The team at ActiveSGV has been heartened by community efforts to step up in a time of crisis. From the Healthy LA Coalition that has brought together almost 200 community-based organizations (including ActiveSGV) to advocate for policy protections for everyone in Los Angeles City and County (you can support/follow them too), to the efforts of local cities and groups like "We Love Long Beach" that have coordinated neighborhood level actions, it is clear that we are all stronger when we come together.
To further support individual level support networks, we have translated the excellent postcards that "We Love Long Beach" and the City of Long Beach have distributed over the past several weeks to help Long Beach residents help one another into Chinese.
If you have neighbors that might need additional help in the weeks and months ahead, please feel free to print, fill-out, and drop cards off. Source files are available for download here.
Adriana (known by many as AP) is one of the smiling faces you'll encounter at any of our outreach events. Get to know her below:
1. How did you get started working at ActiveSGV (/ in this field)?
My work at ActiveSGV actually started nine years ago, by way of Day One and my amazing co-workers there. I had the great fortune of starting my work in the field of public health through this organization back when I was just beginning to understand what impacts our communal health. I understood that public policy was the only way to make sustainable improvements in our neighborhoods. For years I had been organizing in my hometown (shout out Pomona!) and knew that it was the very people in our neighborhoods who were experts and would be the greatest forces for change-- they just needed the tools! Through Day One not only did I learn a lot about the field, but more importantly, I made lasting relationships to great visionaries in the SGV that I'm fortunate enough to continue to call colleagues and mentors.
2. What do you like most about ActiveSGV?
I love that I get to work with an amazing group of people from different backgrounds and perspectives that all share a goal to make the SGV a better place to live and enjoy. They are people that understand the magnitude of our global and regional actions around climate change, building environment and policy frameworks. Everyone on our team brings something different to the table making it a great team to be a part of.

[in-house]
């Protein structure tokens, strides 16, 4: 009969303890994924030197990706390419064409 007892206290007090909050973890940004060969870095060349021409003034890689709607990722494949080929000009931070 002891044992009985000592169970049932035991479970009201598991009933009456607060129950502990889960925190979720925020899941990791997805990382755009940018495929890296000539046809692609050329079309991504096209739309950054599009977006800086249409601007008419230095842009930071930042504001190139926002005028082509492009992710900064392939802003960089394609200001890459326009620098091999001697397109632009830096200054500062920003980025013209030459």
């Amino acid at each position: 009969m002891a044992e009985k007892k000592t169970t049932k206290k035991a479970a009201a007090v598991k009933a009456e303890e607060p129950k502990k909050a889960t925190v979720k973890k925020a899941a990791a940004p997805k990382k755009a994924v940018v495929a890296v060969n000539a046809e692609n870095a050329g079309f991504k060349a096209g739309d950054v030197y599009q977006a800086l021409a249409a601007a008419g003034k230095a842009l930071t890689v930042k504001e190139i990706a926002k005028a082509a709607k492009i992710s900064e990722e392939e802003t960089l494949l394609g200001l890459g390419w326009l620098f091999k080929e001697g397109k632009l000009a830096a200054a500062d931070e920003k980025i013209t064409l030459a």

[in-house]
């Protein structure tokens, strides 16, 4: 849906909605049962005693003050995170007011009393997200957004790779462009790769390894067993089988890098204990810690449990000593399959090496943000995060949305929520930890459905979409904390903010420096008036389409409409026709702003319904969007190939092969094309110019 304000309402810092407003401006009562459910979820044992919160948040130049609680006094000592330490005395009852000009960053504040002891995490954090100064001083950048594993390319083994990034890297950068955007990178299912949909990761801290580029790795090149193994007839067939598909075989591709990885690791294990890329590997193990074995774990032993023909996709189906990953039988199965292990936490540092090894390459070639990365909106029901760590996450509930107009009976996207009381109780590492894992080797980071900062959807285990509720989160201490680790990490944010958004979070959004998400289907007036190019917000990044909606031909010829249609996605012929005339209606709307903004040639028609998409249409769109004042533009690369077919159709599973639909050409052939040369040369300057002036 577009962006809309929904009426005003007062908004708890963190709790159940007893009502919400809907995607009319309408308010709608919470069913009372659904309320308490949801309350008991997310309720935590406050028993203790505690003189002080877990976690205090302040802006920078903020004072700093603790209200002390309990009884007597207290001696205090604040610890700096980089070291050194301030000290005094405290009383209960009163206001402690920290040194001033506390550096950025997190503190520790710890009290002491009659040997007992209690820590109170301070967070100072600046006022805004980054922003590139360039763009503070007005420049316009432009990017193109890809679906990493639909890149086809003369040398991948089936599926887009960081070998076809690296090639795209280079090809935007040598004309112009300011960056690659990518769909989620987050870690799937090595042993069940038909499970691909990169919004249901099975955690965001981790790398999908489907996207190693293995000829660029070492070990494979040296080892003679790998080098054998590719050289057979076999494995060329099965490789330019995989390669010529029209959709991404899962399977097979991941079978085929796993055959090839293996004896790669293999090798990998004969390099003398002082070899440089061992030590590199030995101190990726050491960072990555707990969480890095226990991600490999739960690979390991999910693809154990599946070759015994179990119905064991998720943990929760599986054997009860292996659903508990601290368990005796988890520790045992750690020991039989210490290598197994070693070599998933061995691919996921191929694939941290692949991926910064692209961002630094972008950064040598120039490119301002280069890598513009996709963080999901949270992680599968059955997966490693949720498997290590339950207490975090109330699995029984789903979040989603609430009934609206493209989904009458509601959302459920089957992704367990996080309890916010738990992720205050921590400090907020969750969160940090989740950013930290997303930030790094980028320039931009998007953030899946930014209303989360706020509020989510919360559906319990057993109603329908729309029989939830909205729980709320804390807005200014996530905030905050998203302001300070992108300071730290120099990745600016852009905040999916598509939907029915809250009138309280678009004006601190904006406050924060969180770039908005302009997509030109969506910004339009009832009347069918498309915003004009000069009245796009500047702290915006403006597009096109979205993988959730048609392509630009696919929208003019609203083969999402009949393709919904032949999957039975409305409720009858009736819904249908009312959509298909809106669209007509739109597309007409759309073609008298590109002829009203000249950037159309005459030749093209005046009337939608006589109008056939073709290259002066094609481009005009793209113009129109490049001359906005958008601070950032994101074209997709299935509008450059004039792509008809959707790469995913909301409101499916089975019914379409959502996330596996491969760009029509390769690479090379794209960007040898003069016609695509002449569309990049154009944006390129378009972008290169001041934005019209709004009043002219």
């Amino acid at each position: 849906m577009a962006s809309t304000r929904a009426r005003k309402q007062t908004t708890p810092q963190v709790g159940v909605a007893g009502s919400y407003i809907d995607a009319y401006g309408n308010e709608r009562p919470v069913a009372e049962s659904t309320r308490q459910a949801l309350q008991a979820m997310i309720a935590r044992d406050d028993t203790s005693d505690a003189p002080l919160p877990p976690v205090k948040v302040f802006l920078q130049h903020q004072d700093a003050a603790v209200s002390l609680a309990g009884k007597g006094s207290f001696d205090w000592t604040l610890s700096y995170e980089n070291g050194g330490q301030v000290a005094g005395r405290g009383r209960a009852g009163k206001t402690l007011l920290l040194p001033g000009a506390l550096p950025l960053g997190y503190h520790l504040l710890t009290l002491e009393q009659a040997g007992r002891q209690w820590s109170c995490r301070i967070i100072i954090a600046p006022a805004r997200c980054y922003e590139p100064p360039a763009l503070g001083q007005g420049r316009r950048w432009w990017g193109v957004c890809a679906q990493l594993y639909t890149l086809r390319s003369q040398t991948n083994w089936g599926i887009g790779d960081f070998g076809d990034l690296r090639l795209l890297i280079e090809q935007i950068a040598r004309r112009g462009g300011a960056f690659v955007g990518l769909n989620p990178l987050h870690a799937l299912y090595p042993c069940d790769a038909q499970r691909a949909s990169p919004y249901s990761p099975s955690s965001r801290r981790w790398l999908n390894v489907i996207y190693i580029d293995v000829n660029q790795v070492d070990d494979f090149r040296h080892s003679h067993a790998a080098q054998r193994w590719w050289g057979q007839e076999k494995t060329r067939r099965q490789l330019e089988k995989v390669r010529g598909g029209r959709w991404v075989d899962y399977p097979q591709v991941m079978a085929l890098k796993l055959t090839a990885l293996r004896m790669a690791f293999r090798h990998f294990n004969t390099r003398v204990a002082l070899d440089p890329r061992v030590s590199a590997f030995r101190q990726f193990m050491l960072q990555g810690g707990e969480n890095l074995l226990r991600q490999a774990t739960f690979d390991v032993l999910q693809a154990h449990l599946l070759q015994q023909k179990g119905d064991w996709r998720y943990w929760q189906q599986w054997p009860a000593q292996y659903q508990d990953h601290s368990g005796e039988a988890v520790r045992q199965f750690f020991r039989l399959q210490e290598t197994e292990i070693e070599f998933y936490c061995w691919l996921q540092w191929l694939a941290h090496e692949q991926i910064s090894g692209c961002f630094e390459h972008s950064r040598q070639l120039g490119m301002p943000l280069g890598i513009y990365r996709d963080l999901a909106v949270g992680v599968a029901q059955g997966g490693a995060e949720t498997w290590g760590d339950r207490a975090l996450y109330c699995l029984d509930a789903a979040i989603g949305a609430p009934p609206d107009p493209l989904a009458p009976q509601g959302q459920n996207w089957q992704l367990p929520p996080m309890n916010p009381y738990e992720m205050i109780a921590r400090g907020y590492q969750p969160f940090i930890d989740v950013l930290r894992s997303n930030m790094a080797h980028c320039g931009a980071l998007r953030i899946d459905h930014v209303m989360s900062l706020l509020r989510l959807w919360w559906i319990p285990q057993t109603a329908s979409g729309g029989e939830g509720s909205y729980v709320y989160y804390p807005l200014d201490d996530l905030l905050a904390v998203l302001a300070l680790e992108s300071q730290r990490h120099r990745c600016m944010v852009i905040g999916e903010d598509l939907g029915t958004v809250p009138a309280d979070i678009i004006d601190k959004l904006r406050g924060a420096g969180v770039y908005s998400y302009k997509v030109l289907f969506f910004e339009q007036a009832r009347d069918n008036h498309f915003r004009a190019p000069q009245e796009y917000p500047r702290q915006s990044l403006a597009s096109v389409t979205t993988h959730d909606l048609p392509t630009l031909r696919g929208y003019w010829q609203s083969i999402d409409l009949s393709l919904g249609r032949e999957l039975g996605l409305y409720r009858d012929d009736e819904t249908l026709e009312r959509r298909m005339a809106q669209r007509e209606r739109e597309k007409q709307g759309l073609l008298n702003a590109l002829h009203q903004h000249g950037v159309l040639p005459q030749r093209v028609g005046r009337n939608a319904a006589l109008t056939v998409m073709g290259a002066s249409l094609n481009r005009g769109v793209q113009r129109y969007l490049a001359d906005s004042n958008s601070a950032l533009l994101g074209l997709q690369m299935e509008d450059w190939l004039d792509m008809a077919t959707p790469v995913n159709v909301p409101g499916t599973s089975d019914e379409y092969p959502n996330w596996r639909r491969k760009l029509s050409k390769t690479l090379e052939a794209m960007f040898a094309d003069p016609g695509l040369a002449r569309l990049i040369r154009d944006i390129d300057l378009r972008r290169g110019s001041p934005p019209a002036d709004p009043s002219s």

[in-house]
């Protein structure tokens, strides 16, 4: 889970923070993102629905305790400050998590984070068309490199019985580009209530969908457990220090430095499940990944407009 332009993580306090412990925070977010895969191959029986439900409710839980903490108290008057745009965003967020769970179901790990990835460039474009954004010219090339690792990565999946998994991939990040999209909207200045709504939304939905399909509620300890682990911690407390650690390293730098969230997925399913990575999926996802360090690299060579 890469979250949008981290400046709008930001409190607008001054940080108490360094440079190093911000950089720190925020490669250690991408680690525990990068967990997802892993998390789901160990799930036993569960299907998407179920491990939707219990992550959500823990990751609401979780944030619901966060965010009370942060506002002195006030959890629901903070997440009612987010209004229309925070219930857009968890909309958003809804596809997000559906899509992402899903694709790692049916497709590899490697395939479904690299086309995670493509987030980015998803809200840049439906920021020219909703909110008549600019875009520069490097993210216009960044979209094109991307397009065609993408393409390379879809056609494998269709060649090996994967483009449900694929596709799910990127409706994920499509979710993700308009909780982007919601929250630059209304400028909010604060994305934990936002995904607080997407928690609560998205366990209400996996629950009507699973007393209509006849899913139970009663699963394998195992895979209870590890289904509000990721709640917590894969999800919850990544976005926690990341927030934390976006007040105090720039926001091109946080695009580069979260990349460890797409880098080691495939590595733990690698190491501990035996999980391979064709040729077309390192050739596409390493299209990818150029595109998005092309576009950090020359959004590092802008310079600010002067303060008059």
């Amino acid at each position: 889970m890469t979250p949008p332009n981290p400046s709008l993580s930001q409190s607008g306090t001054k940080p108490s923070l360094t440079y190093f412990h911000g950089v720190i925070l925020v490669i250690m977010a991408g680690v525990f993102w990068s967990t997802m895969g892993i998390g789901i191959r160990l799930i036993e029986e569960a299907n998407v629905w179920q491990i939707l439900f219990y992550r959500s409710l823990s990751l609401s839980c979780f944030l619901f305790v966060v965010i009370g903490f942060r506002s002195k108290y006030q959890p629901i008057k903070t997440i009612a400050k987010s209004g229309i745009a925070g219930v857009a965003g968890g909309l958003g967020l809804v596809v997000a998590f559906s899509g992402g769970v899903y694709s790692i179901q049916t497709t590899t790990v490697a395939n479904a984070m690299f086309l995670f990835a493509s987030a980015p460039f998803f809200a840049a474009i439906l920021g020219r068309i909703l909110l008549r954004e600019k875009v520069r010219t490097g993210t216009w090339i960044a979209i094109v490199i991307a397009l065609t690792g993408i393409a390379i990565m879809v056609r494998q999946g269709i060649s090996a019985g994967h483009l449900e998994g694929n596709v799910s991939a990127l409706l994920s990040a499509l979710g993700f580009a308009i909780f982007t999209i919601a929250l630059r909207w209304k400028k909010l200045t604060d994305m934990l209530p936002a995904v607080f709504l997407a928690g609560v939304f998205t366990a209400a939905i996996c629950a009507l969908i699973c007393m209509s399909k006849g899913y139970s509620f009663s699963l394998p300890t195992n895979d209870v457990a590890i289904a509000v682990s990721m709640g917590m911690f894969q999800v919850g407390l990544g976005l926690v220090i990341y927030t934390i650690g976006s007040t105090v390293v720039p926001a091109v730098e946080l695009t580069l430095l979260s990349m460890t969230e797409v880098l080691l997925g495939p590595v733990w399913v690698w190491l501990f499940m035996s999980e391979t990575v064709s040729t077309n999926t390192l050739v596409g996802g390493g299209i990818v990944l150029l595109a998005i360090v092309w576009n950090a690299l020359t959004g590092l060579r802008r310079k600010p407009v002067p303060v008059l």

3. Favorite and/or memorable ActiveSGV experience?
About 7 years ago, I participated in my first Bike Train and have loved them ever since! Of all the things we do, I think those rides with so many happy, excited people are my highlight every time. There's just something special about being a part of a group like that and experiencing the SGV on a bicycle, there's just nothing like it. You can really discover a place for the first time even though you may have driven past it for years. If you ever need a pick-me-up, bring a portable speaker, bike bells, a water bottle, a flag, and join 60 bike riders - there's nothing like it.
4. If a friend from out of town were to visit, which place in the SGV would you take them to and why?
I love our office site so I'd definitely show that off and then head to the Emerald Necklace for a quick ride. We'd make our way to Pomona and I'd show them our Downtown area, grab a Cafe de Olla Latte at Mi Cafecito, pop in to say hi at Cafe con Libros and grab some delicious vegan food at Mi Borreguita. What makes the SGV so special are the great people that call it home and I'd want to introduce them to those most special to me. As all of my Pomona tours end, we'd finish at my mom's front yard sitting under a huge chinese elm watching the world go by eating oranges from our tree and playing with my dog Storm.
5. What you're listening to/ reading/ watching/ digging right now:
Currently Listening to:
Bad Bunny's "YHLQYQ" album and "A Bailar Con Mis Indios" playlist by Reclama on Spotify.
"Fruit of the Drunken Tree" by Ingrid Rojas Contreras and "You Were Made for This" by Chani Nicholas.
Ozark and Mind Hunter.
Digging right now:
Learning to read astral charts, making my own salsa, and finding special ways to keep connected with loved ones no matter where we are.
Follow AP on Instagram: @ayepeeh for daily memes and motivation!
As our community and the globe begins to navigate uncertain times and as new information around COVID19 emerges, we encourage you all to continue to practice best health practices, including social distancing and keeping a clean and sanitary space at all times.